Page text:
Millions of gallons have leaked from burst water pipes in just one Texas city: 'That is an incredible amount of water'

Ryan W. Miller, USA TODAY
·5 min read

A historic cold snap in Texas left millions of residents without power in freezing weather, many of whom will soon face costly flood damage, even as rising temperatures offer a respite from the cold.

Reports of frozen and burst water pipes in Texas homes and businesses are widespread, and the upcoming thaw may further open the floodgates – quite literally, experts said.

"It is going to be crazy for a little while down there," said Paul Abrams, director of public relations at Roto-Rooter Plumbing and Water Cleanup. "I would bet it's pretty similar to the effects of a hurricane."

In parts of the country that typically get freezing temperatures, walls are built thicker and with more insulation, and pipes may be several feet underground or run up through a basement to protect them, Abrams said. In Texas, where pipes are typically weatherized to handle the summer heat, more are on exterior walls or in attics.

"This is one of those things that doesn't happen down there very often," he said. "But boy, when it does, the damage hits hard."

Though burst pipes won't flood the streets as a storm like Hurricane Harvey would, they will cause significant damage to residences and businesses. Once thawed water again flows through the pipes, they will leak, plumbing experts said.

In Austin, pipe leaks — both in the water system and in homes — have been blamed for continuing water outages in the city.

Tuesday night and Wednesday morning, Austin Water saw 325 million gallons leak out of the system. Residents typically use about 100 million gallons a day.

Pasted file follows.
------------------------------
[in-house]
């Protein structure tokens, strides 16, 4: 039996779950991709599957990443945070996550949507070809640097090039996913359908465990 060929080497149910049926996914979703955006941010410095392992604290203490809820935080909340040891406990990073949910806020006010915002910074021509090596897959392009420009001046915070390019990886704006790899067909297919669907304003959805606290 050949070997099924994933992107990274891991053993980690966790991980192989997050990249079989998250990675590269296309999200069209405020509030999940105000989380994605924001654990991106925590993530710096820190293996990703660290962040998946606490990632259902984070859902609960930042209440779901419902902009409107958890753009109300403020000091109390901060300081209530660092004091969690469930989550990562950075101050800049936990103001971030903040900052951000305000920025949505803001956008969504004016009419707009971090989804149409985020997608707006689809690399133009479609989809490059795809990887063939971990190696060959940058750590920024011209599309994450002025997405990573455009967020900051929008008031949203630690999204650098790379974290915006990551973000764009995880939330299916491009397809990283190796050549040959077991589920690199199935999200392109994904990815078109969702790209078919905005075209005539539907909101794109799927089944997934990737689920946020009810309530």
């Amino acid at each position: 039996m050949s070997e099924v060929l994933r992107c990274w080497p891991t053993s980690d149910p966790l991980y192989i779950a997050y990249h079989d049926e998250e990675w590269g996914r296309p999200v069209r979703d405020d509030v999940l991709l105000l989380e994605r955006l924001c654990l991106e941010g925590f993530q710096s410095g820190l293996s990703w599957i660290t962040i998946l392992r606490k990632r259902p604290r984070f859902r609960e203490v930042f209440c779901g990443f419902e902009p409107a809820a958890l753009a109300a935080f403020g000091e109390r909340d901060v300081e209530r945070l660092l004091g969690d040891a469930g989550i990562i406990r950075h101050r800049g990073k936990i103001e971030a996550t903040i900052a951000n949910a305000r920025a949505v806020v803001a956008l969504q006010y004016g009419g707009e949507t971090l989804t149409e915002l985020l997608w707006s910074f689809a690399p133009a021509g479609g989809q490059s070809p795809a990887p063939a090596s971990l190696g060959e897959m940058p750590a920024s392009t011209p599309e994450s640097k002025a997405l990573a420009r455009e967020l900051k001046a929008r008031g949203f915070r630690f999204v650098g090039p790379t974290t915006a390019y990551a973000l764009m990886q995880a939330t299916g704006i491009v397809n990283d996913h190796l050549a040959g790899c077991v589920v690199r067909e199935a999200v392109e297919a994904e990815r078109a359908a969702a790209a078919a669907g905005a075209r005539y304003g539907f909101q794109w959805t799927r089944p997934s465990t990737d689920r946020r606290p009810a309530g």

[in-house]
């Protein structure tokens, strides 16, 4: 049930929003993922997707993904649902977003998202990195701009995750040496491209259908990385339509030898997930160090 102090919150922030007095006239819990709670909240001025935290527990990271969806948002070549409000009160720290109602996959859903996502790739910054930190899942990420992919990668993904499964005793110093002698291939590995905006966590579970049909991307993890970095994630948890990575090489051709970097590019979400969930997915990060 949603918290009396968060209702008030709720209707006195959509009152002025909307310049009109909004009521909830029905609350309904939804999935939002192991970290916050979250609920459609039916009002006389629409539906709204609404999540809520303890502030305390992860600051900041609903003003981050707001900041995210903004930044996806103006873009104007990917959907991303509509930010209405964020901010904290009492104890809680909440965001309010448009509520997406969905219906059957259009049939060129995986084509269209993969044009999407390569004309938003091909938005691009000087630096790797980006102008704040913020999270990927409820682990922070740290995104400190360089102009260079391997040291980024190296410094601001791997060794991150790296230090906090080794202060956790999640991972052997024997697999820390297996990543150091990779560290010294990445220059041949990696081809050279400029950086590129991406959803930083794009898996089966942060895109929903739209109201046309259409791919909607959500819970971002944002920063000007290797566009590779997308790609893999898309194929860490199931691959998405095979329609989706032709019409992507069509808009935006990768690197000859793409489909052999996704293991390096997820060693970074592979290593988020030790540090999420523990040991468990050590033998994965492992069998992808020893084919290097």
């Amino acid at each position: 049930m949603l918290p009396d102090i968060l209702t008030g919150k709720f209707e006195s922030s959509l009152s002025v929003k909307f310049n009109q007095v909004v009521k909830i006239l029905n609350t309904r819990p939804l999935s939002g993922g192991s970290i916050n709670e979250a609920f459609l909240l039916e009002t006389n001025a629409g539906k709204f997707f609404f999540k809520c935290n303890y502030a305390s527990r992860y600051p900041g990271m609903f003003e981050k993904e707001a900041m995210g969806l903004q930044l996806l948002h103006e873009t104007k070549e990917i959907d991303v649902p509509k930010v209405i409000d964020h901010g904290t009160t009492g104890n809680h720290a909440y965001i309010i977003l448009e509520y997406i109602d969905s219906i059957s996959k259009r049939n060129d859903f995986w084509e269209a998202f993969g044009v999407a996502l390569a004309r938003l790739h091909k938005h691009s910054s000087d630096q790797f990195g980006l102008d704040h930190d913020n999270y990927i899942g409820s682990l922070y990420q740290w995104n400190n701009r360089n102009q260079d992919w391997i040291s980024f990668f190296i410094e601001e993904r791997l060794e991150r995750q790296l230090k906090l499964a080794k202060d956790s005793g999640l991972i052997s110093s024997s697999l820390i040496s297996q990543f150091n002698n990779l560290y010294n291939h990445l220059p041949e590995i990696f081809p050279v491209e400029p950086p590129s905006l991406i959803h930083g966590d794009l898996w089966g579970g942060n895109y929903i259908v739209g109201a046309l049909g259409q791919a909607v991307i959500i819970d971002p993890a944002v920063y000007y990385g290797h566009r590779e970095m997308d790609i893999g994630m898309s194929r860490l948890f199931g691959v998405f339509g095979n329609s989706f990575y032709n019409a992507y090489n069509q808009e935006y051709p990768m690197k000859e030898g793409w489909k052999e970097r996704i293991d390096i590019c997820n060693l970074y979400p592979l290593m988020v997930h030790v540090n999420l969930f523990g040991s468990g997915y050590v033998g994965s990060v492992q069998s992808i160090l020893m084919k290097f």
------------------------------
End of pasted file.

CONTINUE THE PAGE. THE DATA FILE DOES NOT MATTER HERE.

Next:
"That is an incredible amount of water and nothing I've ever seen before at that rate," Austin Water Director Greg Meszaros said, "So that's what we're managing is to not return to that state of affairs, where 100 million gallons of water could leak out of our system in one night."

The Insurance Council of Texas, a nonprofit trade association, said the number of claims due to frozen and burst pipes will be "unlike any event the state has experienced."

Many in the state, including Gov. Greg Abbott, have drawn comparisons to Harvey, which caused $125 billion in damage, according to the Texas Division of Emergency Management.

Camille Garcia, a spokesperson for the Insurance Council of Texas, said that although the comparison is not "apples to apples" because Harvey did not hit the entire state, "this event will certainly rival Hurricane Harvey and other events that are, unfortunately, all too common in this state."

The issue is that homes without power may have been below freezing temperatures for days on end this week, said Travis Sewell, a licensed plumber in the Dallas-Forth Worth area at bluefrog Plumbing + Drain.

Leaving the faucet on? Here's how to thaw pipes during winter storms.

If the home is freezing and water isn't flowing through its pipes, the pipe and the water in it can freeze and expand, building up pressure and leading to cracks. Once the water is back on and flowing into pipes, the full extent of the leaks will become apparent, Sewell said.